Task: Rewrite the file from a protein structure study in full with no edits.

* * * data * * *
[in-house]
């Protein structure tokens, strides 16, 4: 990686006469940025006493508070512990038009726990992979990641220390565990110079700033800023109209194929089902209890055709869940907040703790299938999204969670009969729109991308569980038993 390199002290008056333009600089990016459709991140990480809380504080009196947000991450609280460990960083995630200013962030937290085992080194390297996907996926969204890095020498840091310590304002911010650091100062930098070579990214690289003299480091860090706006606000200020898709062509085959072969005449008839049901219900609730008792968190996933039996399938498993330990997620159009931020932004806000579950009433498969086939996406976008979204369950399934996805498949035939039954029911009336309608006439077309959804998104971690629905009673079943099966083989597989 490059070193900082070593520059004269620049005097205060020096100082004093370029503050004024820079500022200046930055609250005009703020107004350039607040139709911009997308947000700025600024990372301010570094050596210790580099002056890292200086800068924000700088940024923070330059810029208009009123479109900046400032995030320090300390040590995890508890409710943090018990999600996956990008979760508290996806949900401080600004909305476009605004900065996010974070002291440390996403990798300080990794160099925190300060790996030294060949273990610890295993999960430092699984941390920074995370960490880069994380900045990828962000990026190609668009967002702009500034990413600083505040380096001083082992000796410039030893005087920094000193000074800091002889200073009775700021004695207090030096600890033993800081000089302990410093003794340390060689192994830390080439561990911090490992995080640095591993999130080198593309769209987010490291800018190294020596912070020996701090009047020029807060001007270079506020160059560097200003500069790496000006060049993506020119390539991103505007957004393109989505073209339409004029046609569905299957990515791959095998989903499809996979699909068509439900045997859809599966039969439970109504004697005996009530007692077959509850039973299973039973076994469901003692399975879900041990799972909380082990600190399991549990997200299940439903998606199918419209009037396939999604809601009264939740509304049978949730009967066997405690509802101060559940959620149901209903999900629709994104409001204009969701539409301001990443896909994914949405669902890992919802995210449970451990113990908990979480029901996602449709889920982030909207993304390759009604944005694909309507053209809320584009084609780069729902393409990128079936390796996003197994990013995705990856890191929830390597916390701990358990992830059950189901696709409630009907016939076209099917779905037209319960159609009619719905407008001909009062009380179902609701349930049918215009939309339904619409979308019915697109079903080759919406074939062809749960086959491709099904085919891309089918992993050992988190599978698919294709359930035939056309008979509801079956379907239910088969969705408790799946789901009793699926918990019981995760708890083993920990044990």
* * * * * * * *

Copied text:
[in-house]
């Protein structure tokens, strides 16, 4: 990686006469940025006493508070512990038009726990992979990641220390565990110079700033800023109209194929089902209890055709869940907040703790299938999204969670009969729109991308569980038993 390199002290008056333009600089990016459709991140990480809380504080009196947000991450609280460990960083995630200013962030937290085992080194390297996907996926969204890095020498840091310590304002911010650091100062930098070579990214690289003299480091860090706006606000200020898709062509085959072969005449008839049901219900609730008792968190996933039996399938498993330990997620159009931020932004806000579950009433498969086939996406976008979204369950399934996805498949035939039954029911009336309608006439077309959804998104971690629905009673079943099966083989597989 490059070193900082070593520059004269620049005097205060020096100082004093370029503050004024820079500022200046930055609250005009703020107004350039607040139709911009997308947000700025600024990372301010570094050596210790580099002056890292200086800068924000700088940024923070330059810029208009009123479109900046400032995030320090300390040590995890508890409710943090018990999600996956990008979760508290996806949900401080600004909305476009605004900065996010974070002291440390996403990798300080990794160099925190300060790996030294060949273990610890295993999960430092699984941390920074995370960490880069994380900045990828962000990026190609668009967002702009500034990413600083505040380096001083082992000796410039030893005087920094000193000074800091002889200073009775700021004695207090030096600890033993800081000089302990410093003794340390060689192994830390080439561990911090490992995080640095591993999130080198593309769209987010490291800018190294020596912070020996701090009047020029807060001007270079506020160059560097200003500069790496000006060049993506020119390539991103505007957004393109989505073209339409004029046609569905299957990515791959095998989903499809996979699909068509439900045997859809599966039969439970109504004697005996009530007692077959509850039973299973039973076994469901003692399975879900041990799972909380082990600190399991549990997200299940439903998606199918419209009037396939999604809601009264939740509304049978949730009967066997405690509802101060559940959620149901209903999900629709994104409001204009969701539409301001990443896909994914949405669902890992919802995210449970451990113990908990979480029901996602449709889920982030909207993304390759009604944005694909309507053209809320584009084609780069729902393409990128079936390796996003197994990013995705990856890191929830390597916390701990358990992830059950189901696709409630009907016939076209099917779905037209319960159609009619719905407008001909009062009380179902609701349930049918215009939309339904619409979308019915697109079903080759919406074939062809749960086959491709099904085919891309089918992993050992988190599978698919294709359930035939056309008979509801079956379907239910088969969705408790799946789901009793699926918990019981995760708890083993920990044990």